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Brevity, the path to confusion

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By Joe Diorio

Brevity in writing is not always a virtue.

Example 1: Opponents of the Oxford comma ranted on Twitter recently over usage that appeared in a Vogue magazine headline, “Cardi B on Raising Her Daughter, Bernie Sanders, and Coordinating Outfits.”

“I cant believe cardi b named her daughter bernie sanders” (sic), one person wrote, thoroughly ignoring the rules of punctuation and capitalization. “Look what your precious Oxford comma did this time, nerds,” said another.

With respect, both individuals are wrong. If I write, “My daughter, Hannah, and Chelsea rented a house in Pensacola, Florida,” then one might mistakenly think my daughter’s name is Hannah. But if I add a sentence, “The three of them had a good time,” then you know my daughter is not named Hannah. The problem is not with the Oxford comma, but with a lack of enough detail.

Example 2: The subhead on The New York Times October 17, 2019 story about the death of U.S. Rep. Elijah Cummings read, “A son of sharecroppers, he fought tirelessly for his hometown, Baltimore, and became a key figure in the investigation of President Trump.” In this case, “Baltimore” is intended to be a parenthetical statement, but one could confuse the headline to be saying that he fought for two cities – his hometown AND Baltimore. This could easily be cleared up by saying “…he fought tirelessly for his hometown of Baltimore …”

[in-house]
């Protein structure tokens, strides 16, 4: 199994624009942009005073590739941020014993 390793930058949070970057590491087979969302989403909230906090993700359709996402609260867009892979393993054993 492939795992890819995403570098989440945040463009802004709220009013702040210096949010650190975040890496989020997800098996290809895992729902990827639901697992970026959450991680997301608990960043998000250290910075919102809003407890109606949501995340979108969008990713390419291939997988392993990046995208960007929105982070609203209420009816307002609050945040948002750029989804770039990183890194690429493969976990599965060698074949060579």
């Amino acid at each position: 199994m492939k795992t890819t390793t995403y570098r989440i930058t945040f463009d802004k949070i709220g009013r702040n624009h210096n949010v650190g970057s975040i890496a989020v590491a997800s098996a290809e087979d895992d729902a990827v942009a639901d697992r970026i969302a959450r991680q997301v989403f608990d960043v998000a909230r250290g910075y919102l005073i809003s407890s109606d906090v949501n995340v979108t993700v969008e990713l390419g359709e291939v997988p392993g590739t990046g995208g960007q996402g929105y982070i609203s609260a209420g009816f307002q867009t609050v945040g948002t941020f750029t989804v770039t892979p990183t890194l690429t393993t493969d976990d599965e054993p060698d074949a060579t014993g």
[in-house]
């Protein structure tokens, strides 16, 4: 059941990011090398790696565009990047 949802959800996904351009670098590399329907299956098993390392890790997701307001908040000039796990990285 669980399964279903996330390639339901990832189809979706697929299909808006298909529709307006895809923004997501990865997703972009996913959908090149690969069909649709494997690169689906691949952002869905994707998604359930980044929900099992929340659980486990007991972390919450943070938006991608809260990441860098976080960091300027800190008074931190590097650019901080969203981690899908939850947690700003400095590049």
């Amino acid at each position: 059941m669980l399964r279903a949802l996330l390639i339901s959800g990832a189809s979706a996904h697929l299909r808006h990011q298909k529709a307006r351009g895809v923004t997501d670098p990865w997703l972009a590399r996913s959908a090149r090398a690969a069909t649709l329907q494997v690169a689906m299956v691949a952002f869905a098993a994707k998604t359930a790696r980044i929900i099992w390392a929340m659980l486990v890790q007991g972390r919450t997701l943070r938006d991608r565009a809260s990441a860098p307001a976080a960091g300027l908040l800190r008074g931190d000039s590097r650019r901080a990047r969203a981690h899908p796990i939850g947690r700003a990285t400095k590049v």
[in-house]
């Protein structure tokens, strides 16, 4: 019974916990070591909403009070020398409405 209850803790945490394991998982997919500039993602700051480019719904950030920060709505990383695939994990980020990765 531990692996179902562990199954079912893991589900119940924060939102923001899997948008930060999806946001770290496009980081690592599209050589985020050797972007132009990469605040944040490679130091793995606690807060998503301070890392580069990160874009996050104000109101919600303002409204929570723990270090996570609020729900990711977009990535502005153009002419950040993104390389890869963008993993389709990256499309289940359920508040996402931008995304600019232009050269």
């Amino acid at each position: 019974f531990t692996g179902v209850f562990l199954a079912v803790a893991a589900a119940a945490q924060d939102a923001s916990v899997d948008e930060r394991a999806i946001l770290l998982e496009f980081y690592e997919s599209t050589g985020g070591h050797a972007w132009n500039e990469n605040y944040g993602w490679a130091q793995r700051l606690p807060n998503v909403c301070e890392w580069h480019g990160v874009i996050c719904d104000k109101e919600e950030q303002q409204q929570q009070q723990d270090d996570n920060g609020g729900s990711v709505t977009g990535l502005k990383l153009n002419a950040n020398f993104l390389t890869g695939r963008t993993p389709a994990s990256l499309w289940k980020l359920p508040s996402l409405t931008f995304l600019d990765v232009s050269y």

Brevity is always good, but there can be exceptions. It is especially bothersome in social media. There, brevity often breeds snarkiness rather than insight.

That’s not just opinion. A study conducted by researchers at the University of Pennsylvania’s Annenberg School for Communication suggests longer tweets – 280 rather than 140 characters – breeds civility.

Professor Yphtach Lelkes and his team analyzed tweets from before and after Twitter implemented the increased character limit to 280 in 2017. They concluded that the average quality of conversation improved.

They defined quality as an ideal form of political debate, evaluating tweets for clarity, polite language, justification of opinions, and the use of facts or links to more information. They also evaluated whether users exchanged ideas rather than simply shouting insults at each other. It seems that the increased tweet length let people explain themselves; they could be more deliberative, polite, and civil.

Professor Lelkes says his findings might not apply across all social media. Facebook isn’t Twitter, he notes, and there are too many differences amongst various social media outlets. He’s using a grant from Facebook to study how different aspects of technology lend themselves to different conversations and actions.

By the way, Cardi B’s daughter is named “Kulture Kiari Cephus.” That’s six characters longer than “Bernie Sanders.”

Falling flat on pronouns

CNN’s Chris Cuomo tried a joke that fell flatter than a pancake recently. At a CNN LGBTQ town hall U.S. Senator Kamala Harris said her pronouns were “she, her, and hers.” This is a nod to the fact that non-binary individuals will use the plural pronouns “they, theirs, and them” in singular usage when referring to themselves.